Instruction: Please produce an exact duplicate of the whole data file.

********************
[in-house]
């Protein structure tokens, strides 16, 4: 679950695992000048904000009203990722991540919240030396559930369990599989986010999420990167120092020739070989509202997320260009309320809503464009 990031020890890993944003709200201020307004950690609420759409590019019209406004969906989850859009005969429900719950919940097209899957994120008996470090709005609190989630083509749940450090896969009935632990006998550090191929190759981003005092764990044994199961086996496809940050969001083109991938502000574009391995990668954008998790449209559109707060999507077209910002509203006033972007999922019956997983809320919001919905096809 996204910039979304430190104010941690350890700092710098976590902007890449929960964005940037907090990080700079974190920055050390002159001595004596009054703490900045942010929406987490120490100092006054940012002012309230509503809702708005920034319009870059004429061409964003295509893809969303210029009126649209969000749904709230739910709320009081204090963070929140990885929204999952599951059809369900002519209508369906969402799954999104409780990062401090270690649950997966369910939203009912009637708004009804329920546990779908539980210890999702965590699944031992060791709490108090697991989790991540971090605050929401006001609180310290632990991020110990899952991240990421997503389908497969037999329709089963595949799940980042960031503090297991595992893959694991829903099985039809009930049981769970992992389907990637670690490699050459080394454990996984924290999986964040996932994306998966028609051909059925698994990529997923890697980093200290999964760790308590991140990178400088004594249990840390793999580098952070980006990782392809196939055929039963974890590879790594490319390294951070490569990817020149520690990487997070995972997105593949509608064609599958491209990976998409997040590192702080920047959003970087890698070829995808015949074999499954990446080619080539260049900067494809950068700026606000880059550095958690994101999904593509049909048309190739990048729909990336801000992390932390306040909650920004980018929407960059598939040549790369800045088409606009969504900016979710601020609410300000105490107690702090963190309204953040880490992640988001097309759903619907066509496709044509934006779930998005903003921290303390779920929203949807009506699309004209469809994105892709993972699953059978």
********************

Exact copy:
[in-house]
């Protein structure tokens, strides 16, 4: 679950695992000048904000009203990722991540919240030396559930369990599989986010999420990167120092020739070989509202997320260009309320809503464009 990031020890890993944003709200201020307004950690609420759409590019019209406004969906989850859009005969429900719950919940097209899957994120008996470090709005609190989630083509749940450090896969009935632990006998550090191929190759981003005092764990044994199961086996496809940050969001083109991938502000574009391995990668954008998790449209559109707060999507077209910002509203006033972007999922019956997983809320919001919905096809 996204910039979304430190104010941690350890700092710098976590902007890449929960964005940037907090990080700079974190920055050390002159001595004596009054703490900045942010929406987490120490100092006054940012002012309230509503809702708005920034319009870059004429061409964003295509893809969303210029009126649209969000749904709230739910709320009081204090963070929140990885929204999952599951059809369900002519209508369906969402799954999104409780990062401090270690649950997966369910939203009912009637708004009804329920546990779908539980210890999702965590699944031992060791709490108090697991989790991540971090605050929401006001609180310290632990991020110990899952991240990421997503389908497969037999329709089963595949799940980042960031503090297991595992893959694991829903099985039809009930049981769970992992389907990637670690490699050459080394454990996984924290999986964040996932994306998966028609051909059925698994990529997923890697980093200290999964760790308590991140990178400088004594249990840390793999580098952070980006990782392809196939055929039963974890590879790594490319390294951070490569990817020149520690990487997070995972997105593949509608064609599958491209990976998409997040590192702080920047959003970087890698070829995808015949074999499954990446080619080539260049900067494809950068700026606000880059550095958690994101999904593509049909048309190739990048729909990336801000992390932390306040909650920004980018929407960059598939040549790369800045088409606009969504900016979710601020609410300000105490107690702090963190309204953040880490992640988001097309759903619907066509496709044509934006779930998005903003921290303390779920929203949807009506699309004209469809994105892709993972699953059978």